Flu in the Philippines: Vaccine, Treatment, Causes, and More
Nobody likes getting a jab in the arm. But the flu shot saves lives. Getting vaccinated is the most powerful act you can take to prevent the flu and protect your loved ones.
The symptoms of influenza range from mild to severe. Age and overall health influence how sick you become from the flu. For the elderly and people with chronic illnesses, flu infection can be very serious, even deadly. The best way to prevent the flu and its complications is to get vaccinated every year.
What is the flu?
People often use the word “flu” to describe common ailments and colds. However, the flu is a very contagious respiratory illness caused by the flu virus. It infects the nose, throat, and sometimes the lungs.
How serious is the flu in the Philippines?
Every year, flu in the Philippines infects tens of thousands of Filipinos. Most people recover within a week or two. But sometimes the flu virus attacks your lungs and weakens your immune system, leaving you open to secondary infections. This is why the flu often turns into something more dangerous, like pneumonia.
Serious complications are more likely to strike young children, older adults, and people with existing health problems. But, anyone can catch the flu and suffer miserable symptoms, including high fever, coughs, chills, body aches, and fatigue.
How does the flu spread?
The flu is very contagious. It can spread quickly through households, offices, schools, and other shared spaces. According to the Philippines Department of Health (DOH), the flu incubation period is 1-3 days. That means you can spread the flu to others before you realize you’re sick.
When a person with the flu coughs, sneezes, or talks, millions of infected droplets fly through the air. Anyone who breaths in the droplets can become sick with the flu. You can also catch the flu through physical contact, such as hugs, handshakes, and touching contaminated objects. This is why you should never share food and drinks, even if the other person appears well.
Flu vaccine in the Philippines
The best way to prevent the flu is through annual vaccination. The Philippine DOH recommends an anti-flu shot every year, ideally before the flu months in the Philippines (June to November)). Along with an anti-flu shot, further measures to prevent the flu include:
- Wash your hands frequently with soap or use alcohol-based hand sanitizer.
- Avoid rubbing your eyes, nose, or mouth.
- Use alcohol to sterilize commonly touched surfaces.
- If you care for someone infected with the flu, protect yourself with a facemask.
- Stop the spread of the flu by coughing and sneezing into the crook of your elbow instead of your hands.
- Avoid crowded places and practice social distancing.
- If you are sick, stay home and self-isolate in your room.
But remember, these are complementary preventative measures. The first and best flu prevention will always be the anti-flu vaccine.
Who Should Get the Anti-Flu Shot
The Center for Disease Control (CDC) recommends annual flu vaccination for everyone over the age of six months, with rare exceptions. It’s especially important for people at risk for serious complications to get immunized.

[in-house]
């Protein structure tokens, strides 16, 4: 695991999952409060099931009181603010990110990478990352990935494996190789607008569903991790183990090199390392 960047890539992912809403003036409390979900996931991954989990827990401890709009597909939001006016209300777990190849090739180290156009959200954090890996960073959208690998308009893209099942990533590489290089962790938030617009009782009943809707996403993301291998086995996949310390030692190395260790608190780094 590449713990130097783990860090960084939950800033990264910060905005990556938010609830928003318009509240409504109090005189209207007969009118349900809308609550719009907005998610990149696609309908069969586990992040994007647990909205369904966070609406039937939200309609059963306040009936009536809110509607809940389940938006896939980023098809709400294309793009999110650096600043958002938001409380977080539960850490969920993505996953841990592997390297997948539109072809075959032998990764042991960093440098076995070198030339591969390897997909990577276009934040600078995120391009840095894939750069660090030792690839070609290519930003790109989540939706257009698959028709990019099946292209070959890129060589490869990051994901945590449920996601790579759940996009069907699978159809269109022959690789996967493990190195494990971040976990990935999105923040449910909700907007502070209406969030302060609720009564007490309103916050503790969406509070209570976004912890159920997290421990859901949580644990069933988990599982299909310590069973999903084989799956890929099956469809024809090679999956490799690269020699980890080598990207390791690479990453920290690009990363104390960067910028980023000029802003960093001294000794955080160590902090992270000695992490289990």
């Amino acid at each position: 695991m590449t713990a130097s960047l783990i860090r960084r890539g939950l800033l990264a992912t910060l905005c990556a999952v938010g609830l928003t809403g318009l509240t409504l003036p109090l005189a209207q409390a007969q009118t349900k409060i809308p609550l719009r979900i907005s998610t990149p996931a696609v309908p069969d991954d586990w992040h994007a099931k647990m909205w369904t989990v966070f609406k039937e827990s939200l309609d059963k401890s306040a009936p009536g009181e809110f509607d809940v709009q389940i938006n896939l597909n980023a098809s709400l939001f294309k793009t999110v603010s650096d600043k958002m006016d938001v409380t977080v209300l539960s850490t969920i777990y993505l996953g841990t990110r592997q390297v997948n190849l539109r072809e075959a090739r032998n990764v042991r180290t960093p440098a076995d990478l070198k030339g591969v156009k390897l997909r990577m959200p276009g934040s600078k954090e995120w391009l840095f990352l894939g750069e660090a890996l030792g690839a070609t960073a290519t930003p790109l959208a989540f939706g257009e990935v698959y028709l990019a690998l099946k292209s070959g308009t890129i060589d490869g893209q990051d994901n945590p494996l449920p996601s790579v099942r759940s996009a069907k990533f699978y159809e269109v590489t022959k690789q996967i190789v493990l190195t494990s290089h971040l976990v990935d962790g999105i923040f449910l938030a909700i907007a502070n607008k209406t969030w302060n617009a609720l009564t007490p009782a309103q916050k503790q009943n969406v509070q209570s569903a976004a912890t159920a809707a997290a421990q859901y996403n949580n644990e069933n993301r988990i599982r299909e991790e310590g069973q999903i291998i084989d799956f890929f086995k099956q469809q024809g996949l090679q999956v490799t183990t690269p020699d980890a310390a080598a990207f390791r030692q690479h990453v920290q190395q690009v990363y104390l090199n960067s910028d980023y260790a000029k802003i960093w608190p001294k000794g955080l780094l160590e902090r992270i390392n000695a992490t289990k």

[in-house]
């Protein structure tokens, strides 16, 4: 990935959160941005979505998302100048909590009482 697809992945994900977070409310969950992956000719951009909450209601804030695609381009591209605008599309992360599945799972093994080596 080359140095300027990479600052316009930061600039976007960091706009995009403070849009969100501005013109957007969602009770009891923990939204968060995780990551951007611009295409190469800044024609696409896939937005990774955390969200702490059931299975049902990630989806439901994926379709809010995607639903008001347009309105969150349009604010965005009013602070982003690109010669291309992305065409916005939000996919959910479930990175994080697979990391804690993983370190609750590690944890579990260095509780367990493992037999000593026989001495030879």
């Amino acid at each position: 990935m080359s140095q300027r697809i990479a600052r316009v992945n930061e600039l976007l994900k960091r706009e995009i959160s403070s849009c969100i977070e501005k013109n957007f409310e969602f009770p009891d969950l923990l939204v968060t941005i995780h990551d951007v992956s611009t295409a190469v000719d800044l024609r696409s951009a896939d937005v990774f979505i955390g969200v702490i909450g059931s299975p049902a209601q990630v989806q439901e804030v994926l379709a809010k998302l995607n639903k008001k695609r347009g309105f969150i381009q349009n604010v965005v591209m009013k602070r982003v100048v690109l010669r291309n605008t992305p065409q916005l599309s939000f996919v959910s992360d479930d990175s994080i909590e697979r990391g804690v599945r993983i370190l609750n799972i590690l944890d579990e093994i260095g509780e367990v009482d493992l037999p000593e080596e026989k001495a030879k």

People who should NOT get the flu shot include:
- People with severe allergies to ingredients in the anti-flu shot.
- People who’ve had an allergic reaction to the anti-flu shot before.
- Babies under 6 months old.
- People with Guillain-Barré Syndrome (GBS).
- If you are currently feeling sick, speak to your doctor before getting vaccinated.
Why do I need the flu shot every year?
Influenza is clever. Every flu season, the virus changes and mutates into new strains. This means the anti-flu shot must also change every flu season. Throughout the year, doctors across the globe collect specimens from flu patients and send them to the world’s top laboratories. Researchers use these samples to predict which flu strains will circulate next year. Each year’s anti-flu vaccine is different from the last.
Some populations may need even more than one jab during flu season in the Philippines. For example, our immune system weakens as we age. One flu shot for seniors may not be enough. For full protection, elderly people may require two anti-flu shots. It’s best to speak to your doctor about the best timing for each shot.
A “universal vaccine” vaccine is in the works. Scientists hope to make a flu vaccine that offers long-lasting protections against all strains. Until then, the annual anti-flu vaccine is the best prevention we have.
When to get the flu shot
The flu season in the Philippines runs from June to November. The DOH recommends getting a flu vaccine in the Philippines during April and May, before the flu season starts. If you miss the window, you can still get the shot. Getting a flu vaccine late is better than never.
Flu season coincides with the rainy season in the Philippines, leading many people to believe that rain spreads the virus. However, this is a common misconception about the flu. Tiny flu virus particles--not rain--spread influenza. The best prevention is a flu vaccine, not an umbrella.
Where can I get a flu vaccine in the Philippines?
Most Philippine hospitals and clinics offer the anti-flu vaccine. It’s best to call ahead, to ensure stocks are available. If you prefer not to risk exposure in the waiting room, home vaccination is approved by the DOH in the Philippines. Not all all home vaccination providers are licensed, however, so do your research first. Most mobile labs do not require a prescription from a doctor. You can get vaccinated from the comfort of home, without visiting a doctor’s clinic.
Which flu vaccine in the Philippines is best?
There are many anti-flu vaccine options to choose from, but the most important thing is to get vaccinated. If you have questions about which brand is best for you, talk to your doctor. Generally, it is not so much a matter of flu vaccine brand as flu season. Some flu seasons, the researchers do a better job of predicting the flu strains that will be in circulation.